Before every performance we get blessed by our ancestors by doing the joss sticks. Every member of the group would actually do the joss sticks and that would in turn bring us good luck, and making sure we don't have any troubles during that day. We kind of believe in our ancestors actually stopping the rain every time we perform.

'The Boikov's follow the practice of Falun Gong, a spiritual discipline outlawed in China. It aims to teach truthfulness, compassion and forbearance by the practise of meditation.' From my understanding it's not a religion, it's definitely not a cult. And just to say people doing exercise in their home or in the park together if they want to. We just look forward into our hearts to be less and less selfish, and consider others more and benefit our society.

I've been doing it since I was really little, so it's just like a part of my life for me. It makes me feel really relaxed because you don't really think about anything. 'But faith is not the main point of Chinese New Year. It's mostly about getting good luck and avoiding bad luck. Having a haircut in the first few weeks of the New Year is seen as washing away the good luck.

So Valentine's getting in before the big day. He's been coming to this hairdresser in Cabramatta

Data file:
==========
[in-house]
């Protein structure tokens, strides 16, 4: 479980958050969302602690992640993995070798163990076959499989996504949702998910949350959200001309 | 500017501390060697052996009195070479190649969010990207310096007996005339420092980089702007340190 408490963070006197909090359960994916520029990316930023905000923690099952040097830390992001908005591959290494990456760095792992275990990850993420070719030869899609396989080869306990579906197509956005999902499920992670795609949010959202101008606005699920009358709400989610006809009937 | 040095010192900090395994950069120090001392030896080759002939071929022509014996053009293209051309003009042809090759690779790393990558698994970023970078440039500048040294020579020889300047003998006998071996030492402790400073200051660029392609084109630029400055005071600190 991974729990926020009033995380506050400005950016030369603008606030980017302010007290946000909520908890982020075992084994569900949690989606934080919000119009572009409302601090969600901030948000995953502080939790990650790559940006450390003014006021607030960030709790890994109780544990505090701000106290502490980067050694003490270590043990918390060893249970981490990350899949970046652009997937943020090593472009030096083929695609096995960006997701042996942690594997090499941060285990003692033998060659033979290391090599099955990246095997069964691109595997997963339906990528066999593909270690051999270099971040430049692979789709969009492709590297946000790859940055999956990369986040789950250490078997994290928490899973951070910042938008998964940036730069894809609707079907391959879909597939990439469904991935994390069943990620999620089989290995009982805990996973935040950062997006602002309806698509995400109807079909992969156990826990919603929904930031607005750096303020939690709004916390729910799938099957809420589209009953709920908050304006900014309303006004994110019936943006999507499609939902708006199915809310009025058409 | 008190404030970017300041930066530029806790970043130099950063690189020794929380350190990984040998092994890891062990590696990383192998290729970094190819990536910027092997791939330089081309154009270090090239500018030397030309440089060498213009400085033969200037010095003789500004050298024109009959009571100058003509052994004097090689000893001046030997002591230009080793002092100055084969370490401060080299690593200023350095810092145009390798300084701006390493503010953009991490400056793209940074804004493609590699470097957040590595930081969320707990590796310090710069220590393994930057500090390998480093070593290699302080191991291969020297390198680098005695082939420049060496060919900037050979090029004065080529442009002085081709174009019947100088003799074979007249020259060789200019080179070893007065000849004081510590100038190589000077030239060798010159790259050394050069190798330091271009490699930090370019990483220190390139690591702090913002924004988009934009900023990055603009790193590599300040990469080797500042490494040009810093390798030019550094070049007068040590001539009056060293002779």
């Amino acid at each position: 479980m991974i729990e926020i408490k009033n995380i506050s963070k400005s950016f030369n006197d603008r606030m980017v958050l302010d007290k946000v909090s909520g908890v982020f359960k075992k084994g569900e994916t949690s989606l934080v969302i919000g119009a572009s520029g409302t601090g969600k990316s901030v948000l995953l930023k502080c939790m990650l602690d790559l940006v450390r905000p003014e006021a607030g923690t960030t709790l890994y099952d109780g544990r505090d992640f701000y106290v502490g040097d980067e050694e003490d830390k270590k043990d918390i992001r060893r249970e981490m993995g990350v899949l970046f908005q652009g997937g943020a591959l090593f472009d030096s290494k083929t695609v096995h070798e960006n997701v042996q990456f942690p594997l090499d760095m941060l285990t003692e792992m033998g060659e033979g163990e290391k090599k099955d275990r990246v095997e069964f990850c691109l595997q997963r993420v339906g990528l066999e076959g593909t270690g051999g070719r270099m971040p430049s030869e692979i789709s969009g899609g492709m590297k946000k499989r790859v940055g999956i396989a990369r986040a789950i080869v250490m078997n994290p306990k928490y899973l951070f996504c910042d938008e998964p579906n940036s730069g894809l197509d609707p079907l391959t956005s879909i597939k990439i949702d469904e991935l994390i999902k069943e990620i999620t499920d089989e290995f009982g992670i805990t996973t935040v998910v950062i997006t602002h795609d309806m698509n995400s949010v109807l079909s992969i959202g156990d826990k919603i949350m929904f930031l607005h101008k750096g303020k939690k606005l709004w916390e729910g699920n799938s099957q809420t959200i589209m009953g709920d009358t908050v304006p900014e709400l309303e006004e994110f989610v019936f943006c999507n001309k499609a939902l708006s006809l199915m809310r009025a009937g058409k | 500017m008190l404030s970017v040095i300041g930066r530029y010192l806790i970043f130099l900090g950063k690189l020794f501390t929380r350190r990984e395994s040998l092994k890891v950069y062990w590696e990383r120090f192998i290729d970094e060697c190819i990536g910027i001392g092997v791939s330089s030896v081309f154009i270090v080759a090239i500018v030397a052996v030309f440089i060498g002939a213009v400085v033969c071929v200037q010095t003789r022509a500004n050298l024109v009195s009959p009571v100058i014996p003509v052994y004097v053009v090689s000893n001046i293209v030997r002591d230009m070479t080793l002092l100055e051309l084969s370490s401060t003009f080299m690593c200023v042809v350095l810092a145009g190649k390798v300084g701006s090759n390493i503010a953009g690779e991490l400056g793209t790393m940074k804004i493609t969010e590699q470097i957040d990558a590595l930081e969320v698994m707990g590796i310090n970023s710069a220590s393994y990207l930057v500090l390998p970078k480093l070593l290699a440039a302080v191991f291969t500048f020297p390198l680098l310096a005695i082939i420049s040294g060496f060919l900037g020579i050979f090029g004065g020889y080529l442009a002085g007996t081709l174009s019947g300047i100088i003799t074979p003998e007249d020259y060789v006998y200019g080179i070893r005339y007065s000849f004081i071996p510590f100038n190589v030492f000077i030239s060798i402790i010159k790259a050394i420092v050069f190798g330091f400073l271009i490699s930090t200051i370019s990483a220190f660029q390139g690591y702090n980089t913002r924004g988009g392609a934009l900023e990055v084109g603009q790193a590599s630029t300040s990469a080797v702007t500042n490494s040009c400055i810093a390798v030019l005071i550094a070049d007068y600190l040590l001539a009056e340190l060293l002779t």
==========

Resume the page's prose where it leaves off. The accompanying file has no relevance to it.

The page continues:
since he arrived in Australia more than 25 years ago. And while Valentine attends to his grooming, Valentina goes shopping.'

Grandma actually walks very, very fast, she is light as a bird. Because we always end up chasing her around, sometimes we lose her and we say, "Where is she? Where is she?" We have to check every shop. Lobster. Lobster? No! We're going to buy some traditional food like the whole chicken with head and foot on and we're going to buy the whole fish. My mother-in-law tells me lots of things, in Chinese New Year every food has meaning. Sweet means you are very lucky in a sweet year. 'The right colour also brings good fortune. With only a few days left before New Year's Eve, the Leung home has turned into the Yau Kung Mun Club's

central meeting place. During Chinese New Year, everyone pretty much stays here. Some people live further away, so they stay over sometimes. Everybody comes here in the morning and they eat breakfast here. This is pretty much home for them. You haven't had breakfast yet? No... 'Chinese New Year usually starts in February, the festivities last for 15 days. But the Lion Dance is most in demand in the week before New Year's Eve. As well as performing for large crowds at public events, the club dances for smaller audiences.' The nursing homes we perform at are Chinese nursing homes and we perform for the elderly there. CYMBALS AND DRUMS 'This Lion Dance tells the story of a small village in China terrorised by a lion.'

CYMBALS AND DRUMS CONTINUE 'With pots and pans, the villagers made a thunderous noise and scared the lion away. Now it is said that the beating drum, the deafening sounds of the cymbals and the face of the lion dancing aggressively can evict bad or evil spirits.' CYMBALS AND DRUMS CONTINUE 'The club hands out red packets with money inside, and it encourages audience members to feed these to the lion.' CYMBALS AND DRUMS CONTINUE